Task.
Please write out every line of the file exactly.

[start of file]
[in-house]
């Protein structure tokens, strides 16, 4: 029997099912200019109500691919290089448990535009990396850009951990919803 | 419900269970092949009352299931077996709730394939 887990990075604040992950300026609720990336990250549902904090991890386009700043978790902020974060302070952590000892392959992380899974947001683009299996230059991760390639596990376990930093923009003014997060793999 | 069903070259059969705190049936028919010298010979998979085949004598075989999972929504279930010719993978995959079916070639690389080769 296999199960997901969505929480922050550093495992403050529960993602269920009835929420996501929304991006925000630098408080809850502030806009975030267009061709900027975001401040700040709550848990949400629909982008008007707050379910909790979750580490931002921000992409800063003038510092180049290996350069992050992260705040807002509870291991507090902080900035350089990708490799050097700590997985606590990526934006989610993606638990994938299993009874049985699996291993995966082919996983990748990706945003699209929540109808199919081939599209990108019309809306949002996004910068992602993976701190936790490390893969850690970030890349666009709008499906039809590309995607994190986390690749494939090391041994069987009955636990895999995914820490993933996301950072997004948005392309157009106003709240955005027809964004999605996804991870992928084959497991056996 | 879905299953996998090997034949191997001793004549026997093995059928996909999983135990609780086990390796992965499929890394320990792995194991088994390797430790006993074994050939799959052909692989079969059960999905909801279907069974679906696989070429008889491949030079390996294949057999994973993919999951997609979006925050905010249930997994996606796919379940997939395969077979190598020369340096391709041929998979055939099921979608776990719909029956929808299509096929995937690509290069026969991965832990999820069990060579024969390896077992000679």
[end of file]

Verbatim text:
[in-house]
């Protein structure tokens, strides 16, 4: 029997099912200019109500691919290089448990535009990396850009951990919803 | 419900269970092949009352299931077996709730394939 887990990075604040992950300026609720990336990250549902904090991890386009700043978790902020974060302070952590000892392959992380899974947001683009299996230059991760390639596990376990930093923009003014997060793999 | 069903070259059969705190049936028919010298010979998979085949004598075989999972929504279930010719993978995959079916070639690389080769 296999199960997901969505929480922050550093495992403050529960993602269920009835929420996501929304991006925000630098408080809850502030806009975030267009061709900027975001401040700040709550848990949400629909982008008007707050379910909790979750580490931002921000992409800063003038510092180049290996350069992050992260705040807002509870291991507090902080900035350089990708490799050097700590997985606590990526934006989610993606638990994938299993009874049985699996291993995966082919996983990748990706945003699209929540109808199919081939599209990108019309809306949002996004910068992602993976701190936790490390893969850690970030890349666009709008499906039809590309995607994190986390690749494939090391041994069987009955636990895999995914820490993933996301950072997004948005392309157009106003709240955005027809964004999605996804991870992928084959497991056996 | 879905299953996998090997034949191997001793004549026997093995059928996909999983135990609780086990390796992965499929890394320990792995194991088994390797430790006993074994050939799959052909692989079969059960999905909801279907069974679906696989070429008889491949030079390996294949057999994973993919999951997609979006925050905010249930997994996606796919379940997939395969077979190598020369340096391709041929998979055939099921979608776990719909029956929808299509096929995937690509290069026969991965832990999820069990060579024969390896077992000679």